Unified soccer gives opportunity to Riverton student-athletesJun 14, 2021 11:15AM ● By Julie Slama
Riverton High coach Alexis Brown was glad to bring her team to the Salt Lake regional tournament to give them the opportunity to play unified soccer. (Julie Slama/City Journals)
By Julie Slama | [email protected]
One of Riverton High senior Abeiku Snow’s favorite things to do is to play soccer with his teammate Cooper Hodgson.
The two, who went through elementary and middle school together, put on the Silverwolves jerseys at the co-ed Salt Lake area regional tournament — the first time they have participated in unified sports.
“I was excited,” Snow said. “I want to help my team out. I’m happy when I’m running the field.”
The student-athlete who moved from Ghana 10 years ago, frequently played soccer at the orphanage before he moved to Utah.
“He plays a lot; there’s always a soccer game in our yard,” his mother, Aimee said.
Snow’s next favorite thing is to “cheer for other people. It’s the nice thing to do.”
Hodgson, who is a junior and was excited that he scored a goal early in the day, also played goalkeeper.
“It’s my first time playing soccer for the school,” he said. “It’s good. Every time I play, I look up and get excited to see my family here.”
Hodgson had 12 family members in the stands, who, along with many other Riverton families were there supporting their team.
The Riverton team was coached by Alexis Brown, who also was thrilled to see her team had the most fans at the tournament.
“We had parents on board, lots of grandparents, aunts and uncles, siblings and everyone came out with signs and posters – it was so great,” she said.
Brown, who had a brother participate in unified sports and who herself became a partner when she was in high school, wanted to allow her athletes the chance to participate in the program.
“We haven’t had it in recent years, so this is the first opportunity these students are having to participate,” she said. “I want them to have this experience, to be a part of this program and experience this part of high school.”
With nine student-athletes, and partners to help them on the field, she held three practices before the tournament. While some were familiar with the sport, Brown, who herself played competitively up until high school, had to teach the basics to others.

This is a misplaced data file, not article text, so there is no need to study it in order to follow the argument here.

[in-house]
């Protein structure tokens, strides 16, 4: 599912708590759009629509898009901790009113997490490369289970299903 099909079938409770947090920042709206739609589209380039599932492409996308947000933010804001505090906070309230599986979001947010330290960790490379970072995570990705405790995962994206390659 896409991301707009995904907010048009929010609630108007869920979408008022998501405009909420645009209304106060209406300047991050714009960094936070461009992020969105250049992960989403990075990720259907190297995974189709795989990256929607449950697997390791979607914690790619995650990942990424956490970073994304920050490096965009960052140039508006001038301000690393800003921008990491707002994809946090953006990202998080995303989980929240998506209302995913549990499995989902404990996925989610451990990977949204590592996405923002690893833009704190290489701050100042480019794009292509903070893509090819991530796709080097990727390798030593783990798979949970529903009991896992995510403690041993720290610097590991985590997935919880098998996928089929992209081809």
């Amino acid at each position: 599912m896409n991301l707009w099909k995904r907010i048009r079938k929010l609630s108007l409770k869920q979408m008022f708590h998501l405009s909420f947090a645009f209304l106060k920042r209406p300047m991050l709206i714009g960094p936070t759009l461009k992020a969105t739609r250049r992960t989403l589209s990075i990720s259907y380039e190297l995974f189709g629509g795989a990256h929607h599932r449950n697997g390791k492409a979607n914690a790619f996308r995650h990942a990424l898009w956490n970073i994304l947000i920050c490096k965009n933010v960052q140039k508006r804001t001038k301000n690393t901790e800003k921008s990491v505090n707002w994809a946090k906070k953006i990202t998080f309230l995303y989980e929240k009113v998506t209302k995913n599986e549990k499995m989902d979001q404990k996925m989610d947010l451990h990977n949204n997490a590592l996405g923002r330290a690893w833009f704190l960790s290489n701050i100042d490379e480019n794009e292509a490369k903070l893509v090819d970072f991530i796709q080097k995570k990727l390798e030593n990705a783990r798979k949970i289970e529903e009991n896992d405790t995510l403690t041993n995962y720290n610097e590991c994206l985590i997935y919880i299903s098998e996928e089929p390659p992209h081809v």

“We had some who tried to stop the ball with their hands and others who just kicked the ball hard, so we had to learn ‘no hands’ and how to dribble,” she said. “But the biggest goal I had was to let them have fun and to build a community. They worked together and built school spirit. They’re happy to be a Riverton Silverwolf. They cheered for each other – some of them were screaming for their teammates who I’ve never heard before. They’re definitely closer, talking more in the hallways and those at school who didn’t play are now wishing they did.”
That is something that Courtnie Worthen, Unified Champion Schools manager who oversees the unified sports program, appreciates.
“We hope this helps to create lasting friendships, where they see each other in the hallways and say hi, eat together at lunch and have fun,” she said. “This helps to build camaraderie. I’d love to host unified dances or see clubs that help build leadership with the students and their peers.”
While those on the field had to follow the safety and health precautions as other high school teams, the tournament was set up regionally to reduce travel and have less teams playing at a site to reduce the risk of spreading COVID-19, Worthen said.
Before the end of the school year, the Silverwolves were to have another opportunity to shine at the unified track and field meet slated for mid-May.
Next year, unified soccer in Utah will become a fall sport, allowing year-round unified sports, with basketball in the winter and track in the spring.